Again there are two issues here, the first being that a ‘comedy candidate’ can potentially cause damage to the proper business of elections. The second is a linked criticism regarding Murray’s ‘PR coup’ which is a pejorative swipe at the promotional aspects of his campaign. Certainly the reviews of his stand-up comedy during the campaign referred to his electoral activities, suggesting that it was providing a useful advertising boost (East Anglia Daily Times, 3 March 2015). By contrast, a columnist for the Independent argued that the Pub Landlord might take away votes from UKIP as he is ‘appealing to the same anti-politics crowd as Farage’s strand of stop-the-world conservatism’ (Independent, 6 April 2015). While this was an unusual perspective, it nevertheless shares a similar concern with those who see Murray as helping rather than hindering UKIP – that it is a negative (‘anti-politics’) influence on the important business of elections.

Elsewhere, however, much of the coverage was receptive to the Pub Landlord’s manifesto (a ‘brilliantly bonkers satire’) (Guardian, 16 January 2015), seeing Murray as part of an ‘honourable tradition of protest politics’ (Independent, 16 January 2015). Many newspapers seemed to enjoy the knockabout humour of the Pub Landlord (Daily Mail, 14 January 2015; Daily Star, 14 January 2015; Daily Star, 16 January 2015).

The coverage of Bob and Roberta Smith standing against Michael Gove was more limited, not least due to the relative seriousness of the issues and the tone of Smith’s campaign. Much of it was largely positive (Independent, 3 December 2014; Evening Standard, 14 April 2015), with one supportive comment piece imploring Smith to ‘avoid gesture politics’ and draw up a ‘sophisticated manifesto’ which details the ‘real casualties’ of cuts to arts funding (Independent 5 December 2014). This illustrates the evident support for Smith’s campaign, but can also be seen as a request to play within the rules of formal mainstream politics. The fear of ‘gestures’ clearly militates against the kind of irony and satire that are part of electoral guerrilla theatre. Smith suggests that while his appearance and some of his campaign materials were ‘zany’, his candidacy was received seriously, and indeed positively by many people in the constituency and outside.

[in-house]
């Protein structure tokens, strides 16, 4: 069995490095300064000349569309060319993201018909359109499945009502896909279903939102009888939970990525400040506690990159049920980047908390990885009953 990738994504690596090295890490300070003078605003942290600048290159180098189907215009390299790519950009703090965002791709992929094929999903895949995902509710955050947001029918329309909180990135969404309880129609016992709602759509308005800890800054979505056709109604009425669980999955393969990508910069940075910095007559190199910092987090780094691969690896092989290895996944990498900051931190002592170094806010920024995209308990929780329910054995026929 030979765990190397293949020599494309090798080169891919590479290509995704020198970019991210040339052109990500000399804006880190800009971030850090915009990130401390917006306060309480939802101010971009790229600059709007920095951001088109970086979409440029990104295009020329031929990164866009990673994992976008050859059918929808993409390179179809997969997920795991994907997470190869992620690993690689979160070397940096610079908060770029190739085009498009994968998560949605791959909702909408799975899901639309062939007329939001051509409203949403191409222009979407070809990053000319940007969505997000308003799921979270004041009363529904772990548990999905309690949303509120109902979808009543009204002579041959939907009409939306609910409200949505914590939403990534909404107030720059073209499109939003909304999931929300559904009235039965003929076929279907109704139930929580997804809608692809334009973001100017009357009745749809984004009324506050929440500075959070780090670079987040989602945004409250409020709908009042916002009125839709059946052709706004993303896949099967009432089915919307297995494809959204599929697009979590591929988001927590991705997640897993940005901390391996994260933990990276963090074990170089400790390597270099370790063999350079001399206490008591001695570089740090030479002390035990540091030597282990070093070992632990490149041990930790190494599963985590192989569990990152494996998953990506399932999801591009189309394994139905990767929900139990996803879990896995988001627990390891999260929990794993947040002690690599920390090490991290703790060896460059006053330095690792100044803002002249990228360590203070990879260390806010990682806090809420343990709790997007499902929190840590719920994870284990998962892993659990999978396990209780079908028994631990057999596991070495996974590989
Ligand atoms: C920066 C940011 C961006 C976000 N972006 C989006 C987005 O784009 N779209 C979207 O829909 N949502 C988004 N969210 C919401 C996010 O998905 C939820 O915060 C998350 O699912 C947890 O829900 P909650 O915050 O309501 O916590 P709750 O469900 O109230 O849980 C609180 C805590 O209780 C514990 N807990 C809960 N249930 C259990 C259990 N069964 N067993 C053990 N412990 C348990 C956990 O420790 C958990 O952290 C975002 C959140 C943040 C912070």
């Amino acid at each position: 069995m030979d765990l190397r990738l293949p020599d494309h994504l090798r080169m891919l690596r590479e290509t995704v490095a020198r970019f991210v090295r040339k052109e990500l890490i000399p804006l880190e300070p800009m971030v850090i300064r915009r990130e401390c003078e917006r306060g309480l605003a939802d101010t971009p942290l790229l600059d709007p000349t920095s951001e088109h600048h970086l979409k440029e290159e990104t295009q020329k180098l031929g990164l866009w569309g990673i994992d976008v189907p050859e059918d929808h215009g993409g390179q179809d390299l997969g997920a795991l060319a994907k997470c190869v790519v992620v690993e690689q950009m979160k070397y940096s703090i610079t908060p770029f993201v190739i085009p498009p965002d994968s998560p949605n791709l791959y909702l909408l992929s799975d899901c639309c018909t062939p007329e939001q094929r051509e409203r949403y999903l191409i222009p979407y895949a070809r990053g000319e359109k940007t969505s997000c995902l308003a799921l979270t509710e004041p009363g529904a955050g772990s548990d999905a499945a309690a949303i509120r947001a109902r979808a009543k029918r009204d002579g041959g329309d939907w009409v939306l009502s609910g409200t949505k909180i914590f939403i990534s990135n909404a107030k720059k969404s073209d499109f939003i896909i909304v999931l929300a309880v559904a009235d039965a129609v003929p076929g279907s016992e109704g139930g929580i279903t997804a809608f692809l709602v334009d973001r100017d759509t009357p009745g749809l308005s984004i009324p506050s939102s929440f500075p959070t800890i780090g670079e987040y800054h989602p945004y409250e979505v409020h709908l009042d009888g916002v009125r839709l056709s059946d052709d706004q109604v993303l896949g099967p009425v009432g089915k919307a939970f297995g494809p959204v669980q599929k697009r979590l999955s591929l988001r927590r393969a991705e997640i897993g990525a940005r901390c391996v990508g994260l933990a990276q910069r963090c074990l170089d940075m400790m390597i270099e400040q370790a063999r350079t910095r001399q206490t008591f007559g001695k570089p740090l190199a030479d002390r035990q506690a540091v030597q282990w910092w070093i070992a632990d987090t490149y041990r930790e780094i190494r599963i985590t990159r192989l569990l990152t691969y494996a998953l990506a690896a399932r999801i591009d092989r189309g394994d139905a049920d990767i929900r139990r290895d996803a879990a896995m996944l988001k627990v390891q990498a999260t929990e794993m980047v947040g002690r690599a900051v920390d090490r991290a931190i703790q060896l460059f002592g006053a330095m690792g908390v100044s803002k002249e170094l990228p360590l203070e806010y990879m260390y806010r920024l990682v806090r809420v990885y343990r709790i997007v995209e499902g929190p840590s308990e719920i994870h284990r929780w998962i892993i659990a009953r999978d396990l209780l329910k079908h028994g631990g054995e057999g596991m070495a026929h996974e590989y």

I have the accoutrements of the Raving Loony Party, because … I do dress in a slightly mad way … but I was trying to flag up this one issue of arts in schools (personal interview, 3 September 2015).

In particular, he noted that Conservative councillors privately agreed with his arguments, and that this would not have been the case with a more overtly satirical approach. This suggests that there was an emphasis on, and public understanding of, a clear policy message – unlike Al Murray’s more ambiguous spoofing of UKIP. The Times noted that Gove seemed unconcerned about the challenge from Smith:

Gove responds cordially to Bob’s provocations. ‘I enjoy his work and look forward to discussing with him the renaissance in creative and cultural education under this government,’ he says (Times, 10 April 2015).

This, of course, needs to be understood in the context of the safety of Gove’s seat – the Conservative candidate has achieved a 50 to 60 per cent share of the vote since its creation in 1997 (BBC News, 2001); Gove could afford to be magnanimous about Smith’s intervention.

Niche media coverage – primarily in arts magazines and websites – was unsurprisingly supportive of Smith’s campaign. One news website noted Smith’s activism in campaigning against cuts to the arts (a-n, 2015), while another presented him as a ‘vociferous critic’ who in the unlikely event of victory, would be a ‘vocal advocate [for the arts] in the House of Commons’ (Apollo magazine 2015). A Time Out interview compared the ‘engagingly quirky’ Smith with Al Murray’s South Thanet campaign by suggesting the former at least ‘has a serious point to make’ (Time Out 2015).

Discussion: Disruption, irony and incorporation